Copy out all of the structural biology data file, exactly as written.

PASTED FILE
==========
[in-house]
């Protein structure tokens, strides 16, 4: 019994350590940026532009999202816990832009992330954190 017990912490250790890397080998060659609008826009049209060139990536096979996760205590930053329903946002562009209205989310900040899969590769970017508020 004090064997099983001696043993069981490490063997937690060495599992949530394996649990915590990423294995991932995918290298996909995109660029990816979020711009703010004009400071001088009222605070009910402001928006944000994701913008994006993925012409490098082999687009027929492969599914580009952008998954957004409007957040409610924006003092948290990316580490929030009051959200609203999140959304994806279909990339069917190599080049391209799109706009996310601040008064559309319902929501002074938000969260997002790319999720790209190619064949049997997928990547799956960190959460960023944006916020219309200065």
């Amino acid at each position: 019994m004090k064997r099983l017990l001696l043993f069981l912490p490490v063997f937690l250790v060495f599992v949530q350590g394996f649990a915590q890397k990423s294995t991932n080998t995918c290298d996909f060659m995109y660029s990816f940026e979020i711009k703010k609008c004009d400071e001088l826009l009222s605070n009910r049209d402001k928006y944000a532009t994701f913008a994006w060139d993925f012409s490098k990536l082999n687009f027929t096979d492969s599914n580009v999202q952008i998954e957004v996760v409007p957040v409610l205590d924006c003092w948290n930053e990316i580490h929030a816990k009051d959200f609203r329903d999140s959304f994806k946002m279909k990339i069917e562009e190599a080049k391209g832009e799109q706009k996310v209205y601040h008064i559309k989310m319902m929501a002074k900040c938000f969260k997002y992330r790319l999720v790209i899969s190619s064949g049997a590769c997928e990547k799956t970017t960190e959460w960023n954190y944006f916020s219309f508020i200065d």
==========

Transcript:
[in-house]
């Protein structure tokens, strides 16, 4: 019994350590940026532009999202816990832009992330954190 017990912490250790890397080998060659609008826009049209060139990536096979996760205590930053329903946002562009209205989310900040899969590769970017508020 004090064997099983001696043993069981490490063997937690060495599992949530394996649990915590990423294995991932995918290298996909995109660029990816979020711009703010004009400071001088009222605070009910402001928006944000994701913008994006993925012409490098082999687009027929492969599914580009952008998954957004409007957040409610924006003092948290990316580490929030009051959200609203999140959304994806279909990339069917190599080049391209799109706009996310601040008064559309319902929501002074938000969260997002790319999720790209190619064949049997997928990547799956960190959460960023944006916020219309200065």
């Amino acid at each position: 019994m004090k064997r099983l017990l001696l043993f069981l912490p490490v063997f937690l250790v060495f599992v949530q350590g394996f649990a915590q890397k990423s294995t991932n080998t995918c290298d996909f060659m995109y660029s990816f940026e979020i711009k703010k609008c004009d400071e001088l826009l009222s605070n009910r049209d402001k928006y944000a532009t994701f913008a994006w060139d993925f012409s490098k990536l082999n687009f027929t096979d492969s599914n580009v999202q952008i998954e957004v996760v409007p957040v409610l205590d924006c003092w948290n930053e990316i580490h929030a816990k009051d959200f609203r329903d999140s959304f994806k946002m279909k990339i069917e562009e190599a080049k391209g832009e799109q706009k996310v209205y601040h008064i559309k989310m319902m929501a002074k900040c938000f969260k997002y992330r790319l999720v790209i899969s190619s064949g049997a590769c997928e990547k799956t970017t960190e959460w960023n954190y944006f916020s219309f508020i200065d």